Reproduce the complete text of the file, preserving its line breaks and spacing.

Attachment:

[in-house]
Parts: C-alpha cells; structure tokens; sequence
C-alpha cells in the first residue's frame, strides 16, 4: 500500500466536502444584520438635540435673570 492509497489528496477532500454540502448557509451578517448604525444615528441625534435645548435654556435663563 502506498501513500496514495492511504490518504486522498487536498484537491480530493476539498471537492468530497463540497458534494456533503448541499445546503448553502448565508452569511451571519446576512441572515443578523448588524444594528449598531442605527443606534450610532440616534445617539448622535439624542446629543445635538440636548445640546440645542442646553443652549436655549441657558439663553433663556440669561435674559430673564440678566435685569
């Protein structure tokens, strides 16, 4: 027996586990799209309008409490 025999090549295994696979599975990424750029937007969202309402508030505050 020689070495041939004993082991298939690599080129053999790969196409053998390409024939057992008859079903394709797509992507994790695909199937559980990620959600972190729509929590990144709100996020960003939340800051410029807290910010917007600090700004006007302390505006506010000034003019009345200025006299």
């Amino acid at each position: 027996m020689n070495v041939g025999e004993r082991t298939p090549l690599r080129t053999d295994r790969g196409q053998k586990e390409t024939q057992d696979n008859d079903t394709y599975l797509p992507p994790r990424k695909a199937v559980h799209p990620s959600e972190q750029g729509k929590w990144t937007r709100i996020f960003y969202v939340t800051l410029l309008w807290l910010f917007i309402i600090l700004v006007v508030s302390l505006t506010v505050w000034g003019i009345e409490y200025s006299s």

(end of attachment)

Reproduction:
[in-house]
Parts: C-alpha cells; structure tokens; sequence
C-alpha cells in the first residue's frame, strides 16, 4: 500500500466536502444584520438635540435673570 492509497489528496477532500454540502448557509451578517448604525444615528441625534435645548435654556435663563 502506498501513500496514495492511504490518504486522498487536498484537491480530493476539498471537492468530497463540497458534494456533503448541499445546503448553502448565508452569511451571519446576512441572515443578523448588524444594528449598531442605527443606534450610532440616534445617539448622535439624542446629543445635538440636548445640546440645542442646553443652549436655549441657558439663553433663556440669561435674559430673564440678566435685569
């Protein structure tokens, strides 16, 4: 027996586990799209309008409490 025999090549295994696979599975990424750029937007969202309402508030505050 020689070495041939004993082991298939690599080129053999790969196409053998390409024939057992008859079903394709797509992507994790695909199937559980990620959600972190729509929590990144709100996020960003939340800051410029807290910010917007600090700004006007302390505006506010000034003019009345200025006299």
């Amino acid at each position: 027996m020689n070495v041939g025999e004993r082991t298939p090549l690599r080129t053999d295994r790969g196409q053998k586990e390409t024939q057992d696979n008859d079903t394709y599975l797509p992507p994790r990424k695909a199937v559980h799209p990620s959600e972190q750029g729509k929590w990144t937007r709100i996020f960003y969202v939340t800051l410029l309008w807290l910010f917007i309402i600090l700004v006007v508030s302390l505006t506010v505050w000034g003019i009345e409490y200025s006299s």